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Opened 14 November 2006, closed 17 February 2007 at the Garrick Theatre in London
A major revival of David Hare's play Amy's View directed by Peter Hall and starring Felicity Kendal, Jenna Russell and Gawn Grainger.
It is 1979 and Esme Allen has it all. A successful actress, she is at the pinnacle of her career and passionate about the West End stage where she earns a comfortable living. But then a visit from her daughter, Amy, with her new boyfriend, a brash young gossip-columnist and film critic, sets in motion a series of events which reach their shattering conclusion sixteen years later.
"An absorbing, funny and touching revival by Peter Hall" The Independent
This blistering journey through family relationships, the changing face of Britain and popular culture sees one of our most compelling writers at the height of his powers. Amy's View is an enthralling, stimulating and witty drama about the power of love and loss. It was originally a triumphant success at the National Theatre in 1997 and transferred to the West End and then Broadway.
"Felicity Kendal is sensational" The London Evening Standard
The cast for this revival of Amy's View in London features Felicity Kendal as 'Esme' and Jenna Russell as her daughter 'Amy' along with Gawn Grainger, Ryan Kiggell, Antonia Pemberton and Geoff Breton.
"Expertly directed by Peter Hall" The Guardian
"When Amy's View opened nearly a decade ago, I called it a bad Hare day salvaged by the incomparable Judi Dench, who made it a richer piece than it deserved. Time and some rewriting, alas, haven't done much to improve it but, once again, the leading lady is the best thing about it... It's a play with holes which nevertheless proves a road-worthy vehicle for Felicity Kendal's talents." The Mail on Sunday
Felicity Kendal - "A superb star performance" The Daily Telegraph
David Hare's play, Amy's View - revived by Peter Hall - spans Thatcher's regime and the early nineties... The play's setting feels old-fashioned, but the fierce cultural row between Esme and Dominic has actually gained more relevance, with the remorseless dumbing-down of British culture. This is also the performance of a lifetime by Felicity Kendal, plumbing startling depths of grief in her terminal quarrel with Jenna Russell's fraught Amy." The Independent on Sunday
"Among the most deeply affecting plays to have been written by anyone in the past ten years" The Financial Times
"Despite an impressive Felicity Kendal and a distinguished Gawn Grainger, the play depends too much on a sentimental opposition between a shallow bloke (telly-making, wife-dumping, jargon-using, theatre-hating) and two life-enhancing women who stick up for compassion and the artistic spirit. It's a play which shows how anti-feminist is the idea of a female principle - and makes you hanker for the less kind, more cross Hare." The Observer
"Plenty of levity... a very satisfying night out" The Daily Mail
"Peter Hall's revival of David Hare's Amy's View is like a rebirth; it's like meeting a brilliant, angry adolescent a decade later and seeing that he's found himself. At its heart is a performance of blazing, regal vulnerability by Felicity Kendal as Esme... Jenna Russell is a fine, tense, embattled Amy, and Gawn Grainger creates one of those unsparing, carefully crafted psychological portraits of which he is such a master." The Sunday Times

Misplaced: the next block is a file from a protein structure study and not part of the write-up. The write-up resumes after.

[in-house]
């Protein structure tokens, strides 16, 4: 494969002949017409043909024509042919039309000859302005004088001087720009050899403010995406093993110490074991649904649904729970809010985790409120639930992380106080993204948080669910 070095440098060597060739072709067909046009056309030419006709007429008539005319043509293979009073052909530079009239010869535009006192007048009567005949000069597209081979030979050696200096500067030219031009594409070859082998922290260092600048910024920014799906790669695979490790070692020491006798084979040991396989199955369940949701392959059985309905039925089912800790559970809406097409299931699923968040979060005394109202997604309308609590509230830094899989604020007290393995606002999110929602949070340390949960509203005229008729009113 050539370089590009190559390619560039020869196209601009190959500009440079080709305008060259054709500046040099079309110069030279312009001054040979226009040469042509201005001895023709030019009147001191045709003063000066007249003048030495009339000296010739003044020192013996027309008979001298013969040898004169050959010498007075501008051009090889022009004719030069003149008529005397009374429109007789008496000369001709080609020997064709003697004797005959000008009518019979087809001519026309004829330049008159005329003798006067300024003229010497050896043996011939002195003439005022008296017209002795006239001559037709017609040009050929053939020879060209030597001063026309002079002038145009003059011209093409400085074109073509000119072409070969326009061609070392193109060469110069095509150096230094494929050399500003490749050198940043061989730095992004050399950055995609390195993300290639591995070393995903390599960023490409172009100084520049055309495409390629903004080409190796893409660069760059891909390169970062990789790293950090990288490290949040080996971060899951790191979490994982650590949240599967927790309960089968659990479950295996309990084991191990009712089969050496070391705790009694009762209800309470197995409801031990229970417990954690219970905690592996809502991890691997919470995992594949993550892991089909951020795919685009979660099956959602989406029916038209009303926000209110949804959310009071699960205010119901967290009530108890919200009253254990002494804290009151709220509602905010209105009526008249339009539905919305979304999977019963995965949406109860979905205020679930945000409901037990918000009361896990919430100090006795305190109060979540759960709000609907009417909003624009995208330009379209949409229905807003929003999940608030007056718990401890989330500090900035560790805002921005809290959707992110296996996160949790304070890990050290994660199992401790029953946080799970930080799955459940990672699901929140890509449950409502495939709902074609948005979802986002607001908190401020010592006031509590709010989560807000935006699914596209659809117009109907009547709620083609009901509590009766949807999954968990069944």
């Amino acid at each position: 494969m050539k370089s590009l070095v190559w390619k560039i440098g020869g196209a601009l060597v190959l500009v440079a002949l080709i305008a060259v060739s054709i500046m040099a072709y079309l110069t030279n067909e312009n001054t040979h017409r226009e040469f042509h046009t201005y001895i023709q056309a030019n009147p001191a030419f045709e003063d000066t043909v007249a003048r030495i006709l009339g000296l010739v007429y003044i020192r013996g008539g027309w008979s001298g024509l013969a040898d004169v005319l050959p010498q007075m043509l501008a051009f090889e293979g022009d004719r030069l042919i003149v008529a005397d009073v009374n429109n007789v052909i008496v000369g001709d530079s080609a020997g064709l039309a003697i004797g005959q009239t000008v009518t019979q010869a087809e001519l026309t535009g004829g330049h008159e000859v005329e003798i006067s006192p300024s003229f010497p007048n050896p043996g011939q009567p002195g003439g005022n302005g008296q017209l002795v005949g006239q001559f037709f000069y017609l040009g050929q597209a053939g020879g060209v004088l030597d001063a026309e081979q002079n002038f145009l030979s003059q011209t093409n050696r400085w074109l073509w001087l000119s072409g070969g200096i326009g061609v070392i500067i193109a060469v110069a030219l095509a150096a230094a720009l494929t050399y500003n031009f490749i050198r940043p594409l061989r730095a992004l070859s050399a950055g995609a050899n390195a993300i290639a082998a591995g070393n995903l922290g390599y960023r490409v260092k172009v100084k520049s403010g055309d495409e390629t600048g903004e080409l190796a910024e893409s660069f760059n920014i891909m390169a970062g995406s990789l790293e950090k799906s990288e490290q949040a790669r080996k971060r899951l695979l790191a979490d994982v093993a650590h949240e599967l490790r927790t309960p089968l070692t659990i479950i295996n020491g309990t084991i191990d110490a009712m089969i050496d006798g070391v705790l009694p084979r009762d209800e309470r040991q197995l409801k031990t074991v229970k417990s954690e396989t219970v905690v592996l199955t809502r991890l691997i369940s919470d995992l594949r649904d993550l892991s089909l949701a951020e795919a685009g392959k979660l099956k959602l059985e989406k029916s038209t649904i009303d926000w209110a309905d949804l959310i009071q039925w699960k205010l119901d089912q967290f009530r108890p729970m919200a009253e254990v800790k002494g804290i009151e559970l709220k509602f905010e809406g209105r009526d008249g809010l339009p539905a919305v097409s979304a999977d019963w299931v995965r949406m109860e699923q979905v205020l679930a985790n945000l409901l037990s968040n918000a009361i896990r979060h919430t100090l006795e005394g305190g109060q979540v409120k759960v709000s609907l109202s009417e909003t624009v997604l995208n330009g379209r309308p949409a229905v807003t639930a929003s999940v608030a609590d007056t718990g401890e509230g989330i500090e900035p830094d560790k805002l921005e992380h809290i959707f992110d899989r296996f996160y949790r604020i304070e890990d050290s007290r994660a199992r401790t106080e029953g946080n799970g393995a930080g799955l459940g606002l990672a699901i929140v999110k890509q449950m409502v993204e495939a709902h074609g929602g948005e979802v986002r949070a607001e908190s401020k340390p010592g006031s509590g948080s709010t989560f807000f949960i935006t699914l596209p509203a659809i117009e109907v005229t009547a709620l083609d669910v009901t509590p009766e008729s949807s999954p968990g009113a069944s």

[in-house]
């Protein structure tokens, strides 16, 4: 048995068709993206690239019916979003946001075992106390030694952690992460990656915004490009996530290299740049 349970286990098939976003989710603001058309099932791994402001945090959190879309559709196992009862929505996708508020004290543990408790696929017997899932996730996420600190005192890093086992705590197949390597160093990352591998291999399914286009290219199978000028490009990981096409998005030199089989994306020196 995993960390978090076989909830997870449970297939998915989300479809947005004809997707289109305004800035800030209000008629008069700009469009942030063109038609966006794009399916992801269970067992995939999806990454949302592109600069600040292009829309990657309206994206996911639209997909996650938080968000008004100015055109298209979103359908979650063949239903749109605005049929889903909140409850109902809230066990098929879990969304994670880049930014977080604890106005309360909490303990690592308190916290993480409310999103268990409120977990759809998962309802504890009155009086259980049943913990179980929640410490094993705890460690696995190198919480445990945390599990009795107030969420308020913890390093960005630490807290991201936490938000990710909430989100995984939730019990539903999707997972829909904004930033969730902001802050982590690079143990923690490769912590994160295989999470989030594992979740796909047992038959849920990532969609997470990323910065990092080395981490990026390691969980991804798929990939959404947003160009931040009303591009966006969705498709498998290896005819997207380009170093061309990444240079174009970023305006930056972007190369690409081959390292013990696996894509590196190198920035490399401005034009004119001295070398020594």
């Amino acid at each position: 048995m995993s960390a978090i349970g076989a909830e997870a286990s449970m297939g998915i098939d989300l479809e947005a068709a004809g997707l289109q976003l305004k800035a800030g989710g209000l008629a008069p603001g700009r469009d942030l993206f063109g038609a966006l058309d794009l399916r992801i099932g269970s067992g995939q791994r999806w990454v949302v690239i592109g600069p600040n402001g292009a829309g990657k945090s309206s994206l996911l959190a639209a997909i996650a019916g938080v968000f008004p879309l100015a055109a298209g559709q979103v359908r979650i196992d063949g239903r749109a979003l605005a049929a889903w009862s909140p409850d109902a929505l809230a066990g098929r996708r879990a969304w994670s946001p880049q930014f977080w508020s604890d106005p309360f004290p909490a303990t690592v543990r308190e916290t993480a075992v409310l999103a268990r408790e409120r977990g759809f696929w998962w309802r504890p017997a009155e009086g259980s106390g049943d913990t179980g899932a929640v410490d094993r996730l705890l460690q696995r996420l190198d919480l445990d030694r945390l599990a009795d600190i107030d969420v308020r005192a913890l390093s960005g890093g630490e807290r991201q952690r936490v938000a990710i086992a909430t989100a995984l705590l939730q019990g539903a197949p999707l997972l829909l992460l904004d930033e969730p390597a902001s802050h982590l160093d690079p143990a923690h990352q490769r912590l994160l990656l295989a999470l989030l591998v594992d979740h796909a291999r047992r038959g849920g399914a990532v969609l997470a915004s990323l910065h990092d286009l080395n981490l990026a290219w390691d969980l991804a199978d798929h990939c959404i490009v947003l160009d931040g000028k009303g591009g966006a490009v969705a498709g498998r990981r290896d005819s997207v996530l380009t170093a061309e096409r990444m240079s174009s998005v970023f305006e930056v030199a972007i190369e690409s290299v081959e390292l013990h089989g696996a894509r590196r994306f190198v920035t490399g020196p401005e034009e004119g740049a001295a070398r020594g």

David Hare on the play: "Amy's View starts in a widow's sitting-room which is casually littered with the work of a dead artist, Bernard Thomas. It is Thomas's spirit which then presides over the whole play. The story that follows, about the relationship between a leading West End actress, Esme Allen, and her loving daughter, Amy, is played out over a sixteen-year period, starting in 1979. It describes an era in which it becomes more and more difficult for an actress to make a living in the theatre alone. But, throughout, it is the memory of her dead husband which provides Esme with the lasting principles of her life. In writing a play which is, at the last, a testimony to art's dignifying importance in the life, at least, of one individual, I am pleased that so many people have spotted the fact that the play aims to use all the armoury of theatre to defend theatre itself. Since the play opened at the National Theatre in 1997, I have also been amused and sometimes taken aback by the sheer variety of people's responses to it... To some people who write to me, Amy's View is, primarily, a family play, the study of a relationship between a mother and daughter. To others, it is a tragedy, centred round the deeply mysterious question of why we can never make amends with people we need to, but instead always choose disastrously to put reconciliation off to another day. To others again, it is seen primarily as an attack on a generation which regards art itself as old-fashioned and elitist. To a last, substantial group, Amy's View has appeared principally as a political play, showing how the spoilt British characteristically dream their way through their lives, hopelessly trusting to their own superiority, and never really bothering to come to terms with a reality which has changed beyond recognition. I hope it will ruin nobody's fun to say I recognize all these interpretations, and intend at least three-quarters of them. But beyond all of them, my purpose in writing Amy's View was to do something blindingly simple, and yet still distressingly rare: to put modern women's lives on the stage in a way which I hope women might recognize."